Senate Democrats will allow Senate Minority Whip Dick Durbin to take the helm of the powerful Judiciary Committee while holding on to his post in leadership, according to Democratic aides.
In a secret-ballot vote held Wednesday, senators approved a caucus rule change from Sen. Tim Kaine (D-Va.) that would let the whip also hold one gavel at a time; that means Durbin can serve in both positions, though he will be required to relinquish the top spot on an appropriations subcommittee, something he had already said that he would be willing to do.
Durbin (D-Ill.) faced a challenge in his bid to lead the Judiciary Committee from Sen. Sheldon Whitehouse (D-R.I.), who had his own proposal to prevent the whip from serving as ranking member or chair on a full committee.
The fight over who would lead the panel came after Sen. Dianne Feinstein (D-Calif.) announced last month that she would be stepping down as the top Democrat on the committee in the next Congress. Feinstein’s departure came amid liberal frustration with her handling of Amy Coney Barrett’s Supreme Court confirmation hearings.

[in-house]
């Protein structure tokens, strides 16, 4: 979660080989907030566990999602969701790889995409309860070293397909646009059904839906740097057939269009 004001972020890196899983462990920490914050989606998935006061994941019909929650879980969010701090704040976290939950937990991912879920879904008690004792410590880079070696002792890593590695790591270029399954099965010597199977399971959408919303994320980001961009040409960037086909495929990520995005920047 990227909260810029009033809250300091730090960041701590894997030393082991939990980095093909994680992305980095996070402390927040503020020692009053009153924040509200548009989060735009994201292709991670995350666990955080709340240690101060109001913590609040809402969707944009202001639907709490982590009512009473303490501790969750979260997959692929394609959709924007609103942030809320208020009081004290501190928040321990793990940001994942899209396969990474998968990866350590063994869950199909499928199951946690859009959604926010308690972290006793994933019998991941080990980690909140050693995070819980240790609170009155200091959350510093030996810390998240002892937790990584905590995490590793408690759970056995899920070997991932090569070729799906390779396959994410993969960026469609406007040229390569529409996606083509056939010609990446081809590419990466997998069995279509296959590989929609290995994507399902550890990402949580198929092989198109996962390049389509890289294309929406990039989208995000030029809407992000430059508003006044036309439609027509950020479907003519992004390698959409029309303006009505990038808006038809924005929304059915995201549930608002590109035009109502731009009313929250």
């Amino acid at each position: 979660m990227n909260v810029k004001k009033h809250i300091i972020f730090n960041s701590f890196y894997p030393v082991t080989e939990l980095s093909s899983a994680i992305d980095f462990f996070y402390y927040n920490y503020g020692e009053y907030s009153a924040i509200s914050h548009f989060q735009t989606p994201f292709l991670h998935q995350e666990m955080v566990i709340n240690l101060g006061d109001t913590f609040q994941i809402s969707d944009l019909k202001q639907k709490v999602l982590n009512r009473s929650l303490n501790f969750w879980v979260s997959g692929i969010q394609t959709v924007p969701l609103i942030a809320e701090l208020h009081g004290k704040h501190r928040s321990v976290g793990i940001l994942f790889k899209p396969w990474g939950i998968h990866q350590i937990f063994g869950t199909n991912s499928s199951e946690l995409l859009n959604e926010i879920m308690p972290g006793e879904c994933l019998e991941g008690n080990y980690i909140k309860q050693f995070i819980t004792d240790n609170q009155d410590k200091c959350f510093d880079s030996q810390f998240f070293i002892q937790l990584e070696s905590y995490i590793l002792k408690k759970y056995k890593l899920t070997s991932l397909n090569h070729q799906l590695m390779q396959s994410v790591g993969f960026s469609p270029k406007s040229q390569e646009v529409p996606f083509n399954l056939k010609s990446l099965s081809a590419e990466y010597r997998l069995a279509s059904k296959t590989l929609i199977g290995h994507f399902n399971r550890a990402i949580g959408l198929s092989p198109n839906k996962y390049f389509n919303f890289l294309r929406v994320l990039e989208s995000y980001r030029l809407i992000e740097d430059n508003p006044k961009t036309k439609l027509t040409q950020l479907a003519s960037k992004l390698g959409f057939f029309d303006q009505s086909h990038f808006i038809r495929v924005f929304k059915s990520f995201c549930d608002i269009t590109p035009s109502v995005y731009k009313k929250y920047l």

Some progressive groups, including Demand Justice, were pushing for Whitehouse to take the gavel over Durbin. Some on the left view Whitehouse as the kind of partisan brawler needed to confront Republicans, though Durbin also had the backing of other liberal activists.
Initially, both Whitehouse and Kaine’s amendments to caucus rules were approved, forcing Democrats to re-vote since both couldn’t be implemented.
Durbin’s effort to lead the Judiciary Committee had sparked a broader debate within the caucus over seniority and the concentration of power in the caucus. But despite some grumbling about the lack of upward mobility, there is clearly still resistance to major changes.
On Wednesday, Democrats also rejected proposals for term-limits as well as whether to postpone the discussions surrounding the rules changes for another two years.
The caucus did, however, adopt a proposal from Sen. Chris Murphy (D-Conn.) that would bar members with premiere committee assignments from choosing a subcommittee until every other member of the caucus has the opportunity to select a subcommittee.